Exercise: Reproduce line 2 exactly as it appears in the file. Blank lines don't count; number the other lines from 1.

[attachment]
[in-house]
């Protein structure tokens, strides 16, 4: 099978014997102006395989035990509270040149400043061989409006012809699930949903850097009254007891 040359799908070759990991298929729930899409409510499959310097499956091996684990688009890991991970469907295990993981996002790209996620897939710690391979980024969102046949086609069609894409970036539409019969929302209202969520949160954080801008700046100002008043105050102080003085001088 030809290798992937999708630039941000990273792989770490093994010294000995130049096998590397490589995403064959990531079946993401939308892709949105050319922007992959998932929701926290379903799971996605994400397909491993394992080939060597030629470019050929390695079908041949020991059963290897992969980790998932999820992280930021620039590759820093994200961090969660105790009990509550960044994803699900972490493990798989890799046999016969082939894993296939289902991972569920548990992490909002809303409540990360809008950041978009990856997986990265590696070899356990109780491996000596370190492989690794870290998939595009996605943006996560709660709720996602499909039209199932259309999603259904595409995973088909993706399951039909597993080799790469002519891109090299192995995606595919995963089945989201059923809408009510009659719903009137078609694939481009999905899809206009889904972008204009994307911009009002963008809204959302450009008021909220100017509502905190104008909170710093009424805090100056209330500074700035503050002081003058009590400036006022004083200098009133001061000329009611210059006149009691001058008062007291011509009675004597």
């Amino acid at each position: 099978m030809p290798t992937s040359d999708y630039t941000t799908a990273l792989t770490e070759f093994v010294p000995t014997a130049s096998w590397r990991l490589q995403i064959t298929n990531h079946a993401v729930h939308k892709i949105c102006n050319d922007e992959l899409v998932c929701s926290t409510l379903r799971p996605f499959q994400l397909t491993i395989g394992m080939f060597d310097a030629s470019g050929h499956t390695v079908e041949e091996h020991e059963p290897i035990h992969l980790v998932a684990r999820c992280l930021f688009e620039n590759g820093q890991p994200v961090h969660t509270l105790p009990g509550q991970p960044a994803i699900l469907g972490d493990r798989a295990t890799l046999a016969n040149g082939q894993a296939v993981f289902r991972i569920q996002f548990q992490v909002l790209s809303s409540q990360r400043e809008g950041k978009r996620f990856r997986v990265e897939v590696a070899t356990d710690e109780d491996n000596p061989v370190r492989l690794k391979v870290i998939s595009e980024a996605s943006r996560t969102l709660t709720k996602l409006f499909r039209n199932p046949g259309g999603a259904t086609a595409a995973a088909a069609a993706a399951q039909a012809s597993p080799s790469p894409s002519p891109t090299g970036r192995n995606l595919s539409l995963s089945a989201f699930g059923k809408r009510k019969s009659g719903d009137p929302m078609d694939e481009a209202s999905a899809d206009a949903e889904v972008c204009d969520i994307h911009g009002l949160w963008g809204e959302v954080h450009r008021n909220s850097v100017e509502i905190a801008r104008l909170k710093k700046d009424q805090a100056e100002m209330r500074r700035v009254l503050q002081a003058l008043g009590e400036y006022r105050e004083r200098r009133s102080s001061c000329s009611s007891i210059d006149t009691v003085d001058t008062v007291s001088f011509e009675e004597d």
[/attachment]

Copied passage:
């Protein structure tokens, strides 16, 4: 099978014997102006395989035990509270040149400043061989409006012809699930949903850097009254007891 040359799908070759990991298929729930899409409510499959310097499956091996684990688009890991991970469907295990993981996002790209996620897939710690391979980024969102046949086609069609894409970036539409019969929302209202969520949160954080801008700046100002008043105050102080003085001088 030809290798992937999708630039941000990273792989770490093994010294000995130049096998590397490589995403064959990531079946993401939308892709949105050319922007992959998932929701926290379903799971996605994400397909491993394992080939060597030629470019050929390695079908041949020991059963290897992969980790998932999820992280930021620039590759820093994200961090969660105790009990509550960044994803699900972490493990798989890799046999016969082939894993296939289902991972569920548990992490909002809303409540990360809008950041978009990856997986990265590696070899356990109780491996000596370190492989690794870290998939595009996605943006996560709660709720996602499909039209199932259309999603259904595409995973088909993706399951039909597993080799790469002519891109090299192995995606595919995963089945989201059923809408009510009659719903009137078609694939481009999905899809206009889904972008204009994307911009009002963008809204959302450009008021909220100017509502905190104008909170710093009424805090100056209330500074700035503050002081003058009590400036006022004083200098009133001061000329009611210059006149009691001058008062007291011509009675004597």